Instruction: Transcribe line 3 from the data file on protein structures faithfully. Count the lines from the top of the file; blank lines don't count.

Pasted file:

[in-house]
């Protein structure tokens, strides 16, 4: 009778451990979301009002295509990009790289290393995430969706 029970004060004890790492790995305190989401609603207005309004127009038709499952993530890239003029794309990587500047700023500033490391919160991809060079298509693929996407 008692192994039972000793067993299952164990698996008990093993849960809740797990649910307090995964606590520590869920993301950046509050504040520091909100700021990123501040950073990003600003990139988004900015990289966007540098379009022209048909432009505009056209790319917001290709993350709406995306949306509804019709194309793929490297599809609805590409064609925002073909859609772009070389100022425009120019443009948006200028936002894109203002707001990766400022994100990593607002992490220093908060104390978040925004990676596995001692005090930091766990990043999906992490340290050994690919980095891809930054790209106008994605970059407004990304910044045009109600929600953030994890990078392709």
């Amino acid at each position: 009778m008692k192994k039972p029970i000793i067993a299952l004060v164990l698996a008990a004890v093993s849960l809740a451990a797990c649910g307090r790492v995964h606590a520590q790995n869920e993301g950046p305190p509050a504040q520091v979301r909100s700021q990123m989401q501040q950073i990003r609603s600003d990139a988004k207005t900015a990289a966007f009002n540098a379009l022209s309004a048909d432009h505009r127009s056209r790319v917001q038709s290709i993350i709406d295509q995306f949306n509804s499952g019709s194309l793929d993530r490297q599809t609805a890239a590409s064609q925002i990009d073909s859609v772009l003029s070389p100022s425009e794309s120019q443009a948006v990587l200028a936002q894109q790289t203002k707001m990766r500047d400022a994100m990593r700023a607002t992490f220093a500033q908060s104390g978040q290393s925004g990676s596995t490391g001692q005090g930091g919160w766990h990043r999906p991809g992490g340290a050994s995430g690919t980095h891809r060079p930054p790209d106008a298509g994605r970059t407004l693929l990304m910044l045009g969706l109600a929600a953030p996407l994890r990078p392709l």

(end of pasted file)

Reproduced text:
């Amino acid at each position: 009778m008692k192994k039972p029970i000793i067993a299952l004060v164990l698996a008990a004890v093993s849960l809740a451990a797990c649910g307090r790492v995964h606590a520590q790995n869920e993301g950046p305190p509050a504040q520091v979301r909100s700021q990123m989401q501040q950073i990003r609603s600003d990139a988004k207005t900015a990289a966007f009002n540098a379009l022209s309004a048909d432009h505009r127009s056209r790319v917001q038709s290709i993350i709406d295509q995306f949306n509804s499952g019709s194309l793929d993530r490297q599809t609805a890239a590409s064609q925002i990009d073909s859609v772009l003029s070389p100022s425009e794309s120019q443009a948006v990587l200028a936002q894109q790289t203002k707001m990766r500047d400022a994100m990593r700023a607002t992490f220093a500033q908060s104390g978040q290393s925004g990676s596995t490391g001692q005090g930091g919160w766990h990043r999906p991809g992490g340290a050994s995430g690919t980095h891809r060079p930054p790209d106008a298509g994605r970059t407004l693929l990304m910044l045009g969706l109600a929600a953030p996407l994890r990078p392709l």